Softball Player Owes Life to UVa Medical Center Team

U.S.A. Virginia


Softball Player Owes Life to UVa Medical Center Team!news

By Sarah Barry / Daily Progress staff writer

July 5, 2005

Dale Finke was only the second to bat that night for the Premier Mortgage softball team. He hit the ball hard into right field, where there was no back fence. He ran the bases, and was starting to run for home when suddenly he collapsed face first onto the ground.

Only 40, Finke had gone into sudden cardiac death.

His wife, Evie, who was playing on the field with him, was shocked. His mother-in-law, who was in the stands, began to pray. Everyone else reached for their phone.

"That's one good thing about modern technology," said his teammate, Ann Harris. "Everyone had a phone. The second question was, who knows CPR?"

Harris, who is going to school to become a health and physical education teacher, bent down to him and began giving him mouth to mouth.

"It's completely different than the training," Harris said. "The breathing wasn't as consistent because Dale was still trying to breathe in."

Another unidentified teammate ran over to the next field where two other teams had just finished playing. Players from one of the teams, called the Scrubs, all worked at the University of Virginia Medical Center. Finke, as luck would have it, had collapsed right next to nine hospital employees.

Two Scrubs nurses ran to Finke and began helping Harris perform CPR.

"Time just kind of stood still," Kara Conley said, one of the registered nurses. "People are saying he was down 10 to 15 minutes."

Harris, Conley and Conley's coworker, Kristie Mann, continued to give him CPR until the ambulance arrived with a defibrillator.

"He was dead. He was pulse-less," Conley said. "Essentially we kept him alive until we could shock his heart back into a normal rhythm."

After the ambulance arrived, emergency workers had to shock Finke twice before his heart began beating again. "His wife stood by just in shock, I couldn't imagine," Conley said.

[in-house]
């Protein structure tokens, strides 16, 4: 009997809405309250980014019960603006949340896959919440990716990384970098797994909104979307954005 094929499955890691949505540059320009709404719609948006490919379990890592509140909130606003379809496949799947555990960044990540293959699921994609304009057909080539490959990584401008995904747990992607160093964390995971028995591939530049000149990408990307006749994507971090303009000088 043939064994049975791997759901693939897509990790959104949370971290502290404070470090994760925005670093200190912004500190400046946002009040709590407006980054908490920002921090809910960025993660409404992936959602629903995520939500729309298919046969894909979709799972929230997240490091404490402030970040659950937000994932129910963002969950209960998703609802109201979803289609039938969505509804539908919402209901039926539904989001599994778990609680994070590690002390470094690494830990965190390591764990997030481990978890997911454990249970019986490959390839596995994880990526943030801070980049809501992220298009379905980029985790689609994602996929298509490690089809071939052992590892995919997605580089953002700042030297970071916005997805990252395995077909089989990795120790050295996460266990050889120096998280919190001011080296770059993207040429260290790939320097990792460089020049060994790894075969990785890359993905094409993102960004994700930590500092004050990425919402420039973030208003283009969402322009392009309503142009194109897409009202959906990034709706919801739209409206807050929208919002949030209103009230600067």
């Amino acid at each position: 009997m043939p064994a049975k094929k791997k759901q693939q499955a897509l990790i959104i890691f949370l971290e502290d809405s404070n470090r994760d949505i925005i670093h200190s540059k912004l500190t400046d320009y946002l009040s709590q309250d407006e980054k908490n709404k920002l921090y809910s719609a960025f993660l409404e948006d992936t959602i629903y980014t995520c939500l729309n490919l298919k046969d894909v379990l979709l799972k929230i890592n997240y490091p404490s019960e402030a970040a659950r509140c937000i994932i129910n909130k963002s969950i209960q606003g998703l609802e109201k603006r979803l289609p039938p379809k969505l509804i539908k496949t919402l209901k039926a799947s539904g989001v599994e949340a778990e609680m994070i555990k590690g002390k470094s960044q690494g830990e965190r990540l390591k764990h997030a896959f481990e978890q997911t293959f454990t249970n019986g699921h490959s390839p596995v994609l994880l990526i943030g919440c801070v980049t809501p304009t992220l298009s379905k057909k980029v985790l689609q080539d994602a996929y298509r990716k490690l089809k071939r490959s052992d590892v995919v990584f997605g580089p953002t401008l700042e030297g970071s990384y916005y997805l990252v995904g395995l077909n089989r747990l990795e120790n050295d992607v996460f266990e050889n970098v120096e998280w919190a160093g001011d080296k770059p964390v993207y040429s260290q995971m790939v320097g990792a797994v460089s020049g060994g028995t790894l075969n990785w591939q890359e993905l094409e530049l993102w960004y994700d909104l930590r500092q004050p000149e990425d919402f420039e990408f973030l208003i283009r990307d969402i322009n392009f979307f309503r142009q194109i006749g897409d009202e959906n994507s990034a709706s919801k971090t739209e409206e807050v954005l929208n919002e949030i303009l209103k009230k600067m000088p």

According to the American Heart Association, sudden cardiac death is an abrupt, unexpected loss of heart function. It is usually related to some other form of heart disease.

But in Finke's case, he had no history of heart disease, and when he was brought to the hospital, doctors could find no cause for the attack. "Everything came back negative. I have no blockages of any kind," Finke said.

Finke was brought to the hospital on a Thursday night and by Saturday, he felt well enough to go home. "They kept me there a week," Finke said. Doctors put an internal defibrillator in Finke's chest, just in case his heart becomes arrhythmic again. But Finke seems unfazed by the device, and is more concerned with not being able to get back on the field right away. "They said to wait eight to 10 weeks before I start playing again," he said.

Conley and Mann, who had expected to find Finke in critical condition the next day when they went into work, were amazed to find Finke well on his way to recovery. "We walked into his hospital room and he was sitting up in his bed, talking to us," Mann said.

Conley explains that very few people recover after losing their pulse, even in the best of circumstances. "To be out in the field where there's nothing there - the guy is just a miracle," she said.

Finke, Conley, Mann, Harris and all of the emergency workers who treated Finke are all going to be honored at a ceremony this week by the Board of Supervisors. "It's kind of nice that they're doing that," Harris said.

Finke, meanwhile, still goes to the games to cheer his team on. When a ball rolls past him behind the bleachers, he still instinctively moves to follow it. "I'm anxious to get back to doing everything regular," Finke said. If his team does well, he hopes to compete in the playoffs, but definitely plans to play fall ball.

Conley and Mann still marvel at his recovery. "There's a reason why he's alive - he's got something else to do," Conley said.

Finke agrees. A father of three, he plans to stick around for a while. "I'd like a little more time with my wife and kids."

jnette, ASN, EMT-I

4,388 Posts

Specializes in Hemodialysis, Home Health.

Great How fortunate he was to have been surrounded by all those folks who knew just what needed to be done !

He's a very lucky man. :)

Specializes in 5 yrs OR, ASU Pre-Op 2 yr. ER.

Yes, that was definately fortunate!

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